Few reliable statistics were easily available. Working in partnership with the United Methodist Board of Pension and Health Benefits (now Wespath Benefits), the center opened a window on an alarming trend that illustrated the very low percentage of young clergy. The national news coverage of the initial report, well beyond denominational or even church media, showed how shocking the figures were then.
There followed a range of local initiatives from bishops, conferences and boards of ordained ministry. The United Methodist Board of Higher Education and Ministry’s Division of Ordained Ministry brought together those wanting to make a difference from across the denomination to share ideas.
Legislative changes were also made to help both with the framing and the process of entry into ordained ministry. In 2012, the General Conference approved the Young Clergy Initiative and budgeted $7 million for the quadrennium. It was reapproved for approximately the same amount in 2016.
The initial report and subsequent reports have detailed the changing trends among elders, deacons and local pastors. However, questions and concerns about the trends have most often centered on the dramatic changes in young elders (provisional or ordained and under the age of 35). For this reason and because of the original context for initiating these reports, this essay concentrates on the age changes in elders.
After reviewing the statistics over the years since the first report, which by coincidence marked the low point for the number and percentage of young elders (2005), we can identify distinct chapters in the changing presence of young elders.
2006 – 2016: Growth
The number of young elders grew gradually but steadily through this period. While the number of male young elders decreased, the number of young female elders provided the gains.
2016 – 2018: Modest Decline
The number of young elders declined modestly. There actually was a net gain of men by three with dramatic declines in women (51).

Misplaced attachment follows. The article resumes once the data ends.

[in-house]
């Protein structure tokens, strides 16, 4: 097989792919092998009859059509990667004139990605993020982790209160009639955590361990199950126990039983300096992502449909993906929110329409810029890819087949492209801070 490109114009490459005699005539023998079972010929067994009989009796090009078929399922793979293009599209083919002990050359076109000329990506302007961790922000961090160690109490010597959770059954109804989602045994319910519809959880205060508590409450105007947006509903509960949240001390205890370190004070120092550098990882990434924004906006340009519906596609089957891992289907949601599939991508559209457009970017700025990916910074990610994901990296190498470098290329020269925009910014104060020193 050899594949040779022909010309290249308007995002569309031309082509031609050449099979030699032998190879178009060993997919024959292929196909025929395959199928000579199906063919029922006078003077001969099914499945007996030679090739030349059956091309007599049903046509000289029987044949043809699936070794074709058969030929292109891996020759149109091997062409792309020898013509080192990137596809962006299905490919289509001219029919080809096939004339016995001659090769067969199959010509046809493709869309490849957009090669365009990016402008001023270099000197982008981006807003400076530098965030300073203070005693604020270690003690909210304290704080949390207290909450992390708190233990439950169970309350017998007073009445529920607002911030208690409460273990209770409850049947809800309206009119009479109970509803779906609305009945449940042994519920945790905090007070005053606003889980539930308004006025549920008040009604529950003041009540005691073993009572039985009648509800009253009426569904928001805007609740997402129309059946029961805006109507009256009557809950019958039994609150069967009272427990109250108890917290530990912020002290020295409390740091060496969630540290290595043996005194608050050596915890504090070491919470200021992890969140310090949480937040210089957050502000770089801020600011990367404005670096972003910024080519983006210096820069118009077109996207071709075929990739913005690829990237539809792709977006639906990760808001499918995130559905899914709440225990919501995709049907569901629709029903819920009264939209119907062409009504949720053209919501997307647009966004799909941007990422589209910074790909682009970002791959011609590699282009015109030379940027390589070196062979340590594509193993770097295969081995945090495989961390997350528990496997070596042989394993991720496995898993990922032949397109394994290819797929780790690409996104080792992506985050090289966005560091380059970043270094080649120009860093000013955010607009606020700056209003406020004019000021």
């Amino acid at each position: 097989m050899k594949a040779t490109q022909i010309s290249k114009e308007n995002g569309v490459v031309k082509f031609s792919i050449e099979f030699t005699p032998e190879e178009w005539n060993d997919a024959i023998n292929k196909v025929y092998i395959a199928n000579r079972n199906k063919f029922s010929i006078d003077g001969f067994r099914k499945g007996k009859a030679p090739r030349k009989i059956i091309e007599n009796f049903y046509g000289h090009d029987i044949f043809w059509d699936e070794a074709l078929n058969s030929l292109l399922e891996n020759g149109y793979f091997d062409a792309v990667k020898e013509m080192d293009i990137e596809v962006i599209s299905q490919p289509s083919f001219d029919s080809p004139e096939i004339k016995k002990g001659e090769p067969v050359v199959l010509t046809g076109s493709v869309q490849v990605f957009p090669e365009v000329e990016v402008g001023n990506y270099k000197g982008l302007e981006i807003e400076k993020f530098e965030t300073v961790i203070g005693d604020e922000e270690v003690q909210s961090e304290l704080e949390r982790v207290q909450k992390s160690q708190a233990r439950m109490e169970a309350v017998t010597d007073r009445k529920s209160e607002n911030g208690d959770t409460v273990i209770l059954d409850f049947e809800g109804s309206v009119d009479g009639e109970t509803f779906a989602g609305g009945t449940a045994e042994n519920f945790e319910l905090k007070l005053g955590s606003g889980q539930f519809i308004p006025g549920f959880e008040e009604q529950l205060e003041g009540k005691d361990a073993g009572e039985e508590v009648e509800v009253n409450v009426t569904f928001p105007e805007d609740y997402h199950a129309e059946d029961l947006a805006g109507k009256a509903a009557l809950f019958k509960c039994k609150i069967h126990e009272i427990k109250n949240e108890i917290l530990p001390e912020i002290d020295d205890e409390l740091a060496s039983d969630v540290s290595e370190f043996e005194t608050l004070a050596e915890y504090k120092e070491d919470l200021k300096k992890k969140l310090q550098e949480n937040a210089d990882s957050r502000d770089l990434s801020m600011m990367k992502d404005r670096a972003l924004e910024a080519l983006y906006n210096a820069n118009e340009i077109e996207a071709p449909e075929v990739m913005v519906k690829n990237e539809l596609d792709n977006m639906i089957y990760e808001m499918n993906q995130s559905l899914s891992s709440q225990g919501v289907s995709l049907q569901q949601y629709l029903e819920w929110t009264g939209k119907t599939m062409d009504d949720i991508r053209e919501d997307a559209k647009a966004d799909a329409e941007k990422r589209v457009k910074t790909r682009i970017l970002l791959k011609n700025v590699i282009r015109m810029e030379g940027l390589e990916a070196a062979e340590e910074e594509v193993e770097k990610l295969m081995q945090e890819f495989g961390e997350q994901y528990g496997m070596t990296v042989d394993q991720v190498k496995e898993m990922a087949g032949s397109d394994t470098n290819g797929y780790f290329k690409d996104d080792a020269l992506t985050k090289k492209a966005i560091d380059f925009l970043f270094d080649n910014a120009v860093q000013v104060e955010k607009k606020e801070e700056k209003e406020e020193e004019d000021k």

2018 – 2020: Major Decline
Even in the period of growth, there were ups and downs between one year and the next. However, what occurred since 2018 is of a different order.
Not only was there a decline of 97 young elders; the decline was closer to proportional (between men and women) than in the past: There was a net loss of 68 men and 29 women. Men represented 70% of the losses while representing 62% of the young elder pool. Women accounted for 30% of the losses while representing 38% of young elders overall.
In 2020, the number of young elders came within 2 of reaching the previous low of 850 in 2005.
Interestingly, due to the overall decline in the total number of active elders in The United Methodist Church, the percentage of young elders in the pool of all active elders remains around 7%, up from the record low of 5% in 2005.
While many in the denomination are understandably discouraged about the overall decline in elders, it may be a positive sign that younger elders continue to be a significant though small cohort. It should also be noted that the percentage of young elders is lower than that of both young deacons and young licensed local pastors.
Weems was founding director of the Lewis Center for Church Leadership of Wesley Theological Seminary in Washington, and remains a senior consultant for the center.
News media contact: Vicki Brown, Nashville, Tennessee, (615) 742-5470 or email@example.com. To read more United Methodist news, subscribe to the free Daily or Weekly Digests.
Like what you're reading? United Methodist Communications is celebrating 80 years of ministry! Your support ensures the latest denominational news, dynamic stories and informative articles will continue to connect our global community. Make a tax-deductible donation at ResourceUMC.org/GiveUMCom.